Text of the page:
Mucho Ado

By BILL RODRIGUEZ  |  October 24, 2006

The set by Michael McGarty populates the stage with tall, sunset-colored columns and twisted rebar forms that remind us of dry desert plants. That’s all well and good, but a working fountain that fills the center of the stage is a disaster, not only drowning out occasional words but also failing to pass for objects such as a bed in indoor scenes, a bedspread and pillow notwithstanding.

This play was first performed in 1598, Shakespeare having busied himself with three history plays and a tragedy in the prior two or three years after amusing himself with A Midsummer Night’s Dream. It was not far from his thoughts that tragic consequences result when the sort of evil fabrication that Much Ado pivots on go unmasked. But the Bard wasn’t yet in the mood to write Othello.

Emigh points out in the program notes that the standard Spanish translation of the play’s title is Mucho Ruido y Poco Nueces — A Lot of Noise and Few Nuances. What an appropriate play to put on in an election season.

< prev  1  |  2  | 
  Topics: Theater , Entertainment, Performing Arts, William Shakespeare,  More more >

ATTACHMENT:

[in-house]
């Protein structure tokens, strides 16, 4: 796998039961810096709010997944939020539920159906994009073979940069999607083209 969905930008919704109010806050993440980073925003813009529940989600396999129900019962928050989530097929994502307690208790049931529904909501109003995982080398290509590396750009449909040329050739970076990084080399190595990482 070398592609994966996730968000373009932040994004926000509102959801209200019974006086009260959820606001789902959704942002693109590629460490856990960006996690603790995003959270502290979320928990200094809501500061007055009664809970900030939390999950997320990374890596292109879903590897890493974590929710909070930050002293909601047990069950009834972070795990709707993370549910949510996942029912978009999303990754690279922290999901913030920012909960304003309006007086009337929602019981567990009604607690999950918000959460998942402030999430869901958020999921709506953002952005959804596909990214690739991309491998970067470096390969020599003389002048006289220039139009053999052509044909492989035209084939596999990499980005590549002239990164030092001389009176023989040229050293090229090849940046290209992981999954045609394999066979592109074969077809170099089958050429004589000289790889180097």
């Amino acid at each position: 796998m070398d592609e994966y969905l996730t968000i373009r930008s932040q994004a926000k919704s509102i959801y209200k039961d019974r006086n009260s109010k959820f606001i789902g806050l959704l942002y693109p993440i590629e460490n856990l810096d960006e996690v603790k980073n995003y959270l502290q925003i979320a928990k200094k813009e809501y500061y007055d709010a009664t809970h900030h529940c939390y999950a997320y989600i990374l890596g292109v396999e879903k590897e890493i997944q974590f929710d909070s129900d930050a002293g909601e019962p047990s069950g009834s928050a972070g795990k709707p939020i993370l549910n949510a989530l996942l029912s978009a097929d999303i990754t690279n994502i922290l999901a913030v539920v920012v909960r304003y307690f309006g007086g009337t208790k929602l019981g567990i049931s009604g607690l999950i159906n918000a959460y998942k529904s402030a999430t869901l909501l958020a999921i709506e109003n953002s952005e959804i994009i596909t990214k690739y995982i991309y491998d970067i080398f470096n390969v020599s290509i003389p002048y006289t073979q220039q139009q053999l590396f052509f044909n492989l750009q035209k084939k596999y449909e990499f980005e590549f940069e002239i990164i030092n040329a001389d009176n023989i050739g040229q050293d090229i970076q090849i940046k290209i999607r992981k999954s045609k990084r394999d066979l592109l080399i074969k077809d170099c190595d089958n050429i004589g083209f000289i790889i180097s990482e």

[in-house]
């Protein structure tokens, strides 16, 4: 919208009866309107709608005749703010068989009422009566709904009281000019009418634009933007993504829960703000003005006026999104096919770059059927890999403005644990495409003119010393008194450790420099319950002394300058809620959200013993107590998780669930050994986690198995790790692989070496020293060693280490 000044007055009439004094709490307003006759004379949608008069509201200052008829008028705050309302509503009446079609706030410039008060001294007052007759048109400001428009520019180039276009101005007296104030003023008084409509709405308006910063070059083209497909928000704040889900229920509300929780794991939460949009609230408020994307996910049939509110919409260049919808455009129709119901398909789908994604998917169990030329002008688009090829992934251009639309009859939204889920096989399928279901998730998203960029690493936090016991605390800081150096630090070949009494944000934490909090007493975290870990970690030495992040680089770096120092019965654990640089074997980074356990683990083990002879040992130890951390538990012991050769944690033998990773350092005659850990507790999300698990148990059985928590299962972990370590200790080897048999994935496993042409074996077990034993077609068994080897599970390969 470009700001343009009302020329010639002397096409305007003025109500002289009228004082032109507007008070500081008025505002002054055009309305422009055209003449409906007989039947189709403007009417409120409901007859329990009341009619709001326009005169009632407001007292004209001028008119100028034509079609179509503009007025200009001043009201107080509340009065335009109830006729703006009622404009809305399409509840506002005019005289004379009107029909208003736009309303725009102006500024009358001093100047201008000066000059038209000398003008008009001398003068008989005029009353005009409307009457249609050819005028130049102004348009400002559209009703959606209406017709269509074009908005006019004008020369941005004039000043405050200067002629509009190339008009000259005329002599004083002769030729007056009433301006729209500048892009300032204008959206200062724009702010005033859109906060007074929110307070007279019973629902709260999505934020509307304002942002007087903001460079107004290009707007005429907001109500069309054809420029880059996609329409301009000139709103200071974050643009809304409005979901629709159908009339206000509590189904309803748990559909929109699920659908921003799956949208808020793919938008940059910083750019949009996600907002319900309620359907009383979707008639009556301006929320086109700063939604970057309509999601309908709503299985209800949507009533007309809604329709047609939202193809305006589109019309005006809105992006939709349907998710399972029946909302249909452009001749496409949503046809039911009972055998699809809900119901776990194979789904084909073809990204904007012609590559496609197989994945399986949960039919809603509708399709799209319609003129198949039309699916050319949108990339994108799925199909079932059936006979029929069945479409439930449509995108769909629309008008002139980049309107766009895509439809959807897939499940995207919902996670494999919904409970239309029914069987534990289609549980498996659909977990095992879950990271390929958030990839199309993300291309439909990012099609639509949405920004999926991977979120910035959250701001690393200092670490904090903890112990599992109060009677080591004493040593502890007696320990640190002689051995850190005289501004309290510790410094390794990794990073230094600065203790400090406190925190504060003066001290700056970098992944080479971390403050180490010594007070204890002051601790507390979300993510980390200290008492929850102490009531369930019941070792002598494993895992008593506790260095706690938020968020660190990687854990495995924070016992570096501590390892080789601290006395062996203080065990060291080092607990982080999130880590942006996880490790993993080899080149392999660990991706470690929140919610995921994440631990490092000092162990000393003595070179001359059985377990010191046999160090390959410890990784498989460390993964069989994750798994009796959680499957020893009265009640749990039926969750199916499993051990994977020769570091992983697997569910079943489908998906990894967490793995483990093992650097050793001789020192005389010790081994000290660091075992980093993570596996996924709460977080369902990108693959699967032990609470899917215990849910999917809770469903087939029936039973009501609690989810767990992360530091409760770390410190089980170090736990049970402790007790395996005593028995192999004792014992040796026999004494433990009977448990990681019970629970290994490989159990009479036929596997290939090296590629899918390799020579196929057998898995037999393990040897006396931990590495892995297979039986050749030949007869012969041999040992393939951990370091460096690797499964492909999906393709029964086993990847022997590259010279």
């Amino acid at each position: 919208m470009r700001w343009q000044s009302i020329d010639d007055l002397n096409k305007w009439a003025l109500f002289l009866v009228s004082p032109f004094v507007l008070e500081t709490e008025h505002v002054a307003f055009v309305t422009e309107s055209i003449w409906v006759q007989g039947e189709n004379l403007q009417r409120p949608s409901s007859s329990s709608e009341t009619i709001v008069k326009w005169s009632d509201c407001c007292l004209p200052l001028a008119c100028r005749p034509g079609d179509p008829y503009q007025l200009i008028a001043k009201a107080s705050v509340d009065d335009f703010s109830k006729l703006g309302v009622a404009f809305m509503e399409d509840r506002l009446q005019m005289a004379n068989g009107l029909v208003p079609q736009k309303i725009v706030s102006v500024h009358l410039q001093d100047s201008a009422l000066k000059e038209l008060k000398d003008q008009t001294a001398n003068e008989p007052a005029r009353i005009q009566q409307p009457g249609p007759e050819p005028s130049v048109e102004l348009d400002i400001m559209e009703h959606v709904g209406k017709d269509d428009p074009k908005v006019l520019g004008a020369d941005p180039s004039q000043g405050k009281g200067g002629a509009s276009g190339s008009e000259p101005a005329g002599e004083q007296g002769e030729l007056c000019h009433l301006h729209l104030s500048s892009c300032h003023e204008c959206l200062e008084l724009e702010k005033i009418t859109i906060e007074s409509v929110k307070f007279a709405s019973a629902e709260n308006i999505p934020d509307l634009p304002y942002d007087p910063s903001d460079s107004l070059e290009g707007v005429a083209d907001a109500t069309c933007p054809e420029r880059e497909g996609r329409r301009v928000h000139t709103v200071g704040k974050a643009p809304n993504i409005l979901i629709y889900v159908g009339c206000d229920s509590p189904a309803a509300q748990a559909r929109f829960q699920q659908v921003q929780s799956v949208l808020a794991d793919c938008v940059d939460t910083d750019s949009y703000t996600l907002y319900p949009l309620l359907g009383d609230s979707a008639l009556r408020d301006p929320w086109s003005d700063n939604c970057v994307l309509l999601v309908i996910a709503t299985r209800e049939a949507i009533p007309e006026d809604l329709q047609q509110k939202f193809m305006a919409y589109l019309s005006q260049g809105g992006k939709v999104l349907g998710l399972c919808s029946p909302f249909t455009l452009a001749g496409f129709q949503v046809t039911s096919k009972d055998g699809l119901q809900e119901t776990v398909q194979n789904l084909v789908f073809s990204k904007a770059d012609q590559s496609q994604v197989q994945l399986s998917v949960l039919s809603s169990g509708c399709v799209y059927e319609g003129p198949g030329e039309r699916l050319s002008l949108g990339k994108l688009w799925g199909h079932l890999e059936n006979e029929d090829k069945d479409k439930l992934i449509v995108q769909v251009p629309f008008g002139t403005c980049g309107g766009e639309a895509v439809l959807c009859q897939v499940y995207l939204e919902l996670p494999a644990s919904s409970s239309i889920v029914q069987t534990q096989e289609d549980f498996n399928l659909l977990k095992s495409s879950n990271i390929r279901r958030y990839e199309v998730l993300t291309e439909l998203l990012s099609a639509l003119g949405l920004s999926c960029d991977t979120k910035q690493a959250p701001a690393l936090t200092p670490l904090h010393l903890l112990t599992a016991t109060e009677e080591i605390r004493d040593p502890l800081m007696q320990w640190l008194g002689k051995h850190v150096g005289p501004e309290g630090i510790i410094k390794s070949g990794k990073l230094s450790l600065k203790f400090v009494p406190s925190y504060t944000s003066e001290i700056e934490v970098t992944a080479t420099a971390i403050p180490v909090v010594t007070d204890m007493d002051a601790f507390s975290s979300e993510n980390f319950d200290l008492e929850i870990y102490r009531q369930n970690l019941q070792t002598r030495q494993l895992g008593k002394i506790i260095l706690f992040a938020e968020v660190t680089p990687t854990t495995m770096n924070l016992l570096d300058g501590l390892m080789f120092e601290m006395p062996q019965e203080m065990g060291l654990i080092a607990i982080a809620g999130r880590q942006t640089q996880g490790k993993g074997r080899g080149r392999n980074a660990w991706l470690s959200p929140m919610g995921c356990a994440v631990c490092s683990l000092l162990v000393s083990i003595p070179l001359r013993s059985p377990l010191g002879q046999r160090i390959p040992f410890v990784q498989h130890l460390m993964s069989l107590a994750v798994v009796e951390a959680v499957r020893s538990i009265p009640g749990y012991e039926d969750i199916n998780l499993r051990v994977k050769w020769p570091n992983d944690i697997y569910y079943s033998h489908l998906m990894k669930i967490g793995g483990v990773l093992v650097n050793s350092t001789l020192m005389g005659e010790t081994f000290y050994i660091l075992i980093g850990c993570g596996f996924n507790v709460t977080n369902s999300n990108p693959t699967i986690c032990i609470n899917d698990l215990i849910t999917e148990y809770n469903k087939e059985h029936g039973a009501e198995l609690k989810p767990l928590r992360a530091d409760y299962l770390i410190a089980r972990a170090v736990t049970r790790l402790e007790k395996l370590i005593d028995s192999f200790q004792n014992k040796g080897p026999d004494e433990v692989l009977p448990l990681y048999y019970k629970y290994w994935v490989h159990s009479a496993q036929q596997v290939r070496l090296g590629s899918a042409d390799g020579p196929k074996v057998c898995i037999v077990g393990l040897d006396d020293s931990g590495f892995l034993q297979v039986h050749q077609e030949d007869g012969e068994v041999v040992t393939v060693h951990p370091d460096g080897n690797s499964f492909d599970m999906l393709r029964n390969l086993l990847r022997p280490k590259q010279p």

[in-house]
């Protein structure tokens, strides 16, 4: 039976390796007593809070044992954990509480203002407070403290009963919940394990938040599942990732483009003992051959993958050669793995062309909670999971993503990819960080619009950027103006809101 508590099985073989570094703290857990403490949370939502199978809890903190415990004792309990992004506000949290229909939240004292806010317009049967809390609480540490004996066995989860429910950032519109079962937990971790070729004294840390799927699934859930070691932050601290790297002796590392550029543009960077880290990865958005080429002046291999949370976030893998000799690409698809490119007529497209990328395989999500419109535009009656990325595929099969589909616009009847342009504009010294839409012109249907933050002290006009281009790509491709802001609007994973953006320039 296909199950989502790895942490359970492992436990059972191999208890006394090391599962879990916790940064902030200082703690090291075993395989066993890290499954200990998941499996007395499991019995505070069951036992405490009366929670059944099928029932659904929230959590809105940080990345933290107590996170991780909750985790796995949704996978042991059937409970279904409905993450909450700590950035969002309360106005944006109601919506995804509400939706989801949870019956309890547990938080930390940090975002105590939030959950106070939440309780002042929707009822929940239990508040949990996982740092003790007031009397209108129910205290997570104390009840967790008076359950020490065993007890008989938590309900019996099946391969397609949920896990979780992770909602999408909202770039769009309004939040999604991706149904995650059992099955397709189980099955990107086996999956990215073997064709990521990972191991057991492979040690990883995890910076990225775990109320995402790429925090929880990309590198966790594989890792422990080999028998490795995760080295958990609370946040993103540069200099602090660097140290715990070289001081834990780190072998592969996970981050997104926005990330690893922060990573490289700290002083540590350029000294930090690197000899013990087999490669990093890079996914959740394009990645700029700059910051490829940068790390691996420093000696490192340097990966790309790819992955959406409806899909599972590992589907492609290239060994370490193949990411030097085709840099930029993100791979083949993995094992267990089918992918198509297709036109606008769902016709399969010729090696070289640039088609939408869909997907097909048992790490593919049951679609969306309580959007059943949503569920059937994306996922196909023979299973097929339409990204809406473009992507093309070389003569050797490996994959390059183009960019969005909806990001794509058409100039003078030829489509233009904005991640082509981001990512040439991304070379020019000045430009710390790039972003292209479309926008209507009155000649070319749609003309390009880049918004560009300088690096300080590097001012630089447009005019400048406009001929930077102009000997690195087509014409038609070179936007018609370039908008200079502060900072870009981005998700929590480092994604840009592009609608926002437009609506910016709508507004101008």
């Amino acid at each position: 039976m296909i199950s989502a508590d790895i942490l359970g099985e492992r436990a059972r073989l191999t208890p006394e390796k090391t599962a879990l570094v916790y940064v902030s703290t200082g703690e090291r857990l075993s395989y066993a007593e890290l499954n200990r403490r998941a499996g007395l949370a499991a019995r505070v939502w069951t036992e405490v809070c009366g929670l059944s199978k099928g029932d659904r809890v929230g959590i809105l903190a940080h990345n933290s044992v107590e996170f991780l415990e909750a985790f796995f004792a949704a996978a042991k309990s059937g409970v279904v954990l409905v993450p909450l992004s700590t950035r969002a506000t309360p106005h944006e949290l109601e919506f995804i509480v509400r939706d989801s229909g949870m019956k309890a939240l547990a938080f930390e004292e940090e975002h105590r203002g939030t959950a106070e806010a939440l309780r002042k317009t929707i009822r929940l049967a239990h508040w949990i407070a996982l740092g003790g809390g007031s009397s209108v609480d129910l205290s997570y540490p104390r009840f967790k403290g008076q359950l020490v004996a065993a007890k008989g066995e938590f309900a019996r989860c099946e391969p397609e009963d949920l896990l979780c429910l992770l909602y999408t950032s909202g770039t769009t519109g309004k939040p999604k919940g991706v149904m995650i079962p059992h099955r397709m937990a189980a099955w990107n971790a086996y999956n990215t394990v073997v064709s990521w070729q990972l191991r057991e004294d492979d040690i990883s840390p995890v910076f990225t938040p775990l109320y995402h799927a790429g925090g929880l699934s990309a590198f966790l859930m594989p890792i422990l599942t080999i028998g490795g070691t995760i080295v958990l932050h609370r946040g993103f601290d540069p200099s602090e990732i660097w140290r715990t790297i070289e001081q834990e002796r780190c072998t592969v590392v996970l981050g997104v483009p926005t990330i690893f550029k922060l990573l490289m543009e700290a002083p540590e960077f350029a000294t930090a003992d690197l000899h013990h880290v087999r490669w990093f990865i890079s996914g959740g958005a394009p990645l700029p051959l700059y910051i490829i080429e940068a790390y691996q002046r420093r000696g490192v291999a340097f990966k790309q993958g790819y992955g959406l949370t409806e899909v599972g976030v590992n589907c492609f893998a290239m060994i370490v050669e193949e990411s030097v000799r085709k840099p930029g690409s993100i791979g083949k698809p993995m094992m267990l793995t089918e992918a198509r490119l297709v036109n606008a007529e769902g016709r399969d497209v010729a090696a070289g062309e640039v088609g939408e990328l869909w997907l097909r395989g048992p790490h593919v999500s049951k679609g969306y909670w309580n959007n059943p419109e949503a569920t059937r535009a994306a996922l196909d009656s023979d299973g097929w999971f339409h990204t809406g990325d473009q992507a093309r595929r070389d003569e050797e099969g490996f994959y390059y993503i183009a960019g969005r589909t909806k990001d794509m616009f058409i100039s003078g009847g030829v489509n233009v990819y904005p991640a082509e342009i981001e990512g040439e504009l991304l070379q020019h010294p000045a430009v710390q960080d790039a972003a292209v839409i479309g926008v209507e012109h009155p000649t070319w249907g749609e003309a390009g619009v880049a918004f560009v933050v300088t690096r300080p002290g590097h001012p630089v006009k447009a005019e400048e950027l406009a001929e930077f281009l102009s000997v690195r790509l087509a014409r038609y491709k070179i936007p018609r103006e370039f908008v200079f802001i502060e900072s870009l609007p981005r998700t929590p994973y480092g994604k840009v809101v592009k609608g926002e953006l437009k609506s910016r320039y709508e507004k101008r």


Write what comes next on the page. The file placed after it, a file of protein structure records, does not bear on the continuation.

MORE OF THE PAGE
| More


Most Popular
ARTICLES BY BILL RODRIGUEZ
Share this entry with Delicious
  •   TWOTENOYSTER BAR & GRILL  |  July 23, 2014
    One of the appealing features of living in a place called the Ocean State is that there are plenty of water-view restaurants.
  •   BEE'S THAI CUISINE  |  July 16, 2014
    On the radar of Providence foodies, the ding of Bee’s Thai Cuisine has grown increasingly louder and brighter.
  •   THE FINAL COUNTDOWN  |  July 16, 2014
    Strap in for a fast-paced adaptation of Agatha Christie's classic mystery.
  •   A SO-SO SATIRE  |  July 02, 2014
    There’s this poor country whose medium of exchange is goats (actually, promises of parts of a goat — promissory goats).
  •   PROFOUNDLY SILLY  |  June 25, 2014
    It’s been more than a half-century since Eugène Ionesco’s first play, The Bald Soprano , was written in a burst of splenetic post-WWII exasperation over the ludicrous behavior of his species.

 See all articles by: BILL RODRIGUEZ